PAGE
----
From our founder:
“This month’s check-in question was kind of funny to read and hard to think about because while the first half of March felt relatively normal, the second half has felt totally abnormal and long. I saw a meme this morning that said ‘Welcome to the 301st Monday of March,’ and it felt very real.
But just because the question felt funny or that it didn’t fit well, didn’t give me a reason not to check in with myself this weekend, so I did:
‘You’re a quarter through the year! Are there any rhythms you need to add, change, or stop in order to fulfill who you’re becoming?’
Like I said before, those first couple weeks of March felt relatively normal. And to be honest with y’all, I felt on top of it coming into this month. I actually had a daily rhythm written for each day of the week, had weekly, monthly, and annual rhythms written in the notes section of my kindred planner and was actually following them pretty well.
But then, somewhere around March 12th, COVID-19 became a greater concern for the Boston area and my rhythms were completely thrown out in less than 24 hours. Initially it was fine, the adrenaline was pumping as I was being challenged to come up with new rhythms and systems to get my work done, help and care for others, and etc., and I was doing fine.
But then, just this last week, even the rhythms I thought I had come up with had to be adjusted as my other job began to settle into place, disrupting the rhythms I thought would work and it was another complete overhaul. This time I’m not feeling as fine as I’m still figuring things out.
Needless to say, these last two weeks have had weird rhythms, basically non-existent ones, and vary from week to week and day to day. I’m hopeful the rhythms will settle into place soon, as having rhythms help me focus and predictability helps me anticipate when I can get work done. But in the meantime as I wait for those rhythms to settle, I’m focusing on the things I desire to be true in each of my days as listed in this post. As having these help give me some semblance of rhythm. And also practicing a lot of grace and kindness to myself and others in this transition season.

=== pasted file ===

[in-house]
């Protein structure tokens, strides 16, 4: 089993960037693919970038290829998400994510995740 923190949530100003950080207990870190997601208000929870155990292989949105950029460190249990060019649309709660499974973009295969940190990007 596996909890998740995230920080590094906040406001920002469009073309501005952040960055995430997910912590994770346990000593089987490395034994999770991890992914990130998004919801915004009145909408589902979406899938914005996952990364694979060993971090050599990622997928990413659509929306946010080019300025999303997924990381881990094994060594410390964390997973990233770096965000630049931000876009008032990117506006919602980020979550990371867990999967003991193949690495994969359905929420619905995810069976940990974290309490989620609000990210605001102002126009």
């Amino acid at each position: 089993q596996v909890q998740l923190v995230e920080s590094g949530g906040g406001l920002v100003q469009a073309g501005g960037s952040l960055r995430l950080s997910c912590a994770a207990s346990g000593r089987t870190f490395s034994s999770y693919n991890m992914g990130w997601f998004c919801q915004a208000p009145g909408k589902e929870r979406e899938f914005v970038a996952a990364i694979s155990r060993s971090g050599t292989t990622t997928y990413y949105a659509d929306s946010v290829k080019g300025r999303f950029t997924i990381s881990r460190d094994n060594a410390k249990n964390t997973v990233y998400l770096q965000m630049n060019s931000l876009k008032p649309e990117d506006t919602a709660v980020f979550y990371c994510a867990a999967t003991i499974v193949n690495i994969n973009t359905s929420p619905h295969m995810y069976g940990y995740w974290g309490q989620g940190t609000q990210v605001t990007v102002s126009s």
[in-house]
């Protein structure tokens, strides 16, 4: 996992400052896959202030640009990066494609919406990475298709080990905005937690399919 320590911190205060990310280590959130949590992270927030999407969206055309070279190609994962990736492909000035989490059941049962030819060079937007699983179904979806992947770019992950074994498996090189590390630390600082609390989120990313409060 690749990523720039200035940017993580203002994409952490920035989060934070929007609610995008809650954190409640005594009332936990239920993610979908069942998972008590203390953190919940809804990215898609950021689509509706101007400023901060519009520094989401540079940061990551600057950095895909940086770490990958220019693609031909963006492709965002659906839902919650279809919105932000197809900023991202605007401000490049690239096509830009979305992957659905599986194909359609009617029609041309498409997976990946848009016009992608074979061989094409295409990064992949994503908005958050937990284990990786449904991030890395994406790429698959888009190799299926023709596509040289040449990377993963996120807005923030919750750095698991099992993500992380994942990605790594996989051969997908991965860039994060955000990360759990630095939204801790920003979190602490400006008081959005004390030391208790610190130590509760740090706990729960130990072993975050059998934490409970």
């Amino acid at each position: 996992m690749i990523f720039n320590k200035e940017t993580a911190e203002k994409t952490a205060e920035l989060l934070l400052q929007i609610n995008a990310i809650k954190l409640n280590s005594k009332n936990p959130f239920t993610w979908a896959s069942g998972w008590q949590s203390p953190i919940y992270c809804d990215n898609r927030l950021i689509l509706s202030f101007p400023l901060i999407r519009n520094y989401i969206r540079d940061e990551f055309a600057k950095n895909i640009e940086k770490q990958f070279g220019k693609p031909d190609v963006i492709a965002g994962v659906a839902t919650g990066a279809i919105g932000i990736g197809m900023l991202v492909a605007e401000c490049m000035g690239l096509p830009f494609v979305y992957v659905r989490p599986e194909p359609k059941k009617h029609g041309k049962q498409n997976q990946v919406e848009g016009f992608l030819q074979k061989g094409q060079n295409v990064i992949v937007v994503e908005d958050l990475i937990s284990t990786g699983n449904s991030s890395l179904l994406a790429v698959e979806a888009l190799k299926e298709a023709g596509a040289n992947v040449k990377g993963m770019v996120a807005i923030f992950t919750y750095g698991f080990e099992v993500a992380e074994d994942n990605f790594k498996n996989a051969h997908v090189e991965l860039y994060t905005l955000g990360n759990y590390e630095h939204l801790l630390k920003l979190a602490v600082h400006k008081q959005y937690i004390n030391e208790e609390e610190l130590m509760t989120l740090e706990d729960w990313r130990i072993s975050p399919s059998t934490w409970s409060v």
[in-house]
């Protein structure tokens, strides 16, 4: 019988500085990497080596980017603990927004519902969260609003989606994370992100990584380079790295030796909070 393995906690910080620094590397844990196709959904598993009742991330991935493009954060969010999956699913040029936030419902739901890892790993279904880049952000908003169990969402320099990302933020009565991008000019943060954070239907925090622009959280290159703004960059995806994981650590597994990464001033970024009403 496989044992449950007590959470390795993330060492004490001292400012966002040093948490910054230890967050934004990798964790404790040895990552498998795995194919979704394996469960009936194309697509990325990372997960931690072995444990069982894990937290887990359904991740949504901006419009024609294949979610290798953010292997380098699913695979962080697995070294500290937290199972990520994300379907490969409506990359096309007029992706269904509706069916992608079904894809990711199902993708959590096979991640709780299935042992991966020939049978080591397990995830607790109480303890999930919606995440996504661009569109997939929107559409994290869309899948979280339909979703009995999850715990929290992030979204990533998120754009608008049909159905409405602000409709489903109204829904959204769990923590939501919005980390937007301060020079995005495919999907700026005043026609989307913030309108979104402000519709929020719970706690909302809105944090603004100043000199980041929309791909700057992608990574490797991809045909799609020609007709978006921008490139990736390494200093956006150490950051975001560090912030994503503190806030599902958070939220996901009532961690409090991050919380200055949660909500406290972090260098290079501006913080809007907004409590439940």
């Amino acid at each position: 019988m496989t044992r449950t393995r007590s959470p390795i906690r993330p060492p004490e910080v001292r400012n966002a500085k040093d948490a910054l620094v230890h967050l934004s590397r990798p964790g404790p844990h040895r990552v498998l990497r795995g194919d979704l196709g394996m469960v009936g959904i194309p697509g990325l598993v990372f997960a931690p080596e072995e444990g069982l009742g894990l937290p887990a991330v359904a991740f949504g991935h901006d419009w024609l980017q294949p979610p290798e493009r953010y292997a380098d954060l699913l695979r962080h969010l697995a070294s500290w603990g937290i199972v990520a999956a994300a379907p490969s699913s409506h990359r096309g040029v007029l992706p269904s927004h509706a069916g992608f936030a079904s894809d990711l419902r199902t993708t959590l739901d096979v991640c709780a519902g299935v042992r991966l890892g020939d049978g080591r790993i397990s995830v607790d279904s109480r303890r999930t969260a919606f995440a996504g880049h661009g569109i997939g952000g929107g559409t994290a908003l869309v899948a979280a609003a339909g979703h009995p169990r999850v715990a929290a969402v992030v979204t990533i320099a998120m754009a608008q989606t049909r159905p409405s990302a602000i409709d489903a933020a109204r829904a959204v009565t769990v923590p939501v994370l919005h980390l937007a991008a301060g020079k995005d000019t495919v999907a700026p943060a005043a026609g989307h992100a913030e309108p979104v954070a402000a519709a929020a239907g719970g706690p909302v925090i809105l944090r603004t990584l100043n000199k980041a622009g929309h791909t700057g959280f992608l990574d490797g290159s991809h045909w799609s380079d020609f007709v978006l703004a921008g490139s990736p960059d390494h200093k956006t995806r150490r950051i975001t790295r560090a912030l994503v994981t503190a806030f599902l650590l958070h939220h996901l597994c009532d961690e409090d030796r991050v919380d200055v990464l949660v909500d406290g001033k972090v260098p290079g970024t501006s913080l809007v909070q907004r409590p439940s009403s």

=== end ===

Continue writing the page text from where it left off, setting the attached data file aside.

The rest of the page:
Which brings me to the last part of the question that matters the most (in my opinion) – the person I am becoming. If we were to boil the question down to its bare bones, the question is really asking, how are we developing rhythms to help us focus on the person we want to become?
There may not be great rhythms to my week or day just yet, but it’s almost in this lack of rhythm that I’ve gotten to notice more of the person I am being. Am I being grateful? Am I being present? Am I being patient? Am I being kind (to myself and others)? Am I being still?
I’d like to say the answer to all those questions is a resounding ‘yes,’ but it’s definitely not. I haven’t been the most grateful, present, patient, kind or still person. I’ve often been angry, cranky, frustrated, judgmental, impatient, selfish, restless, and anxious. Not that these are inappropriate feelings to experience during this season, but I know in my core when I’ve maybe spent a few too many hours or days in these mindsets as it begins to affect how I’m engaging with myself and others in my life.
In picking up on how this COVID-19 season and lack of rhythm is showing me a lot of the person I am currently, I noticed in my reflection time, that there was therefore also a great opportunity to build practices to help me grow in the person (kind, patient, grateful, present, still) I do want to become.
These practices I may not have built into my rhythm or schedule before (or with limited time for them), but now that I am starting fresh in building my rhythms, I can create space for these “be” practices as I build. This way, as I build my new rhythms, I will have a new rhythm that will allow for greater emphasis and priority towards who I am and who I desire to become.
So funnily enough, even though my rhythms for March got completely derailed in many ways, it was almost needed so I could reevaluate where I needed to put greater emphasis on be practices to help shift my year towards one that would greater help me focus on who I’m becoming.”
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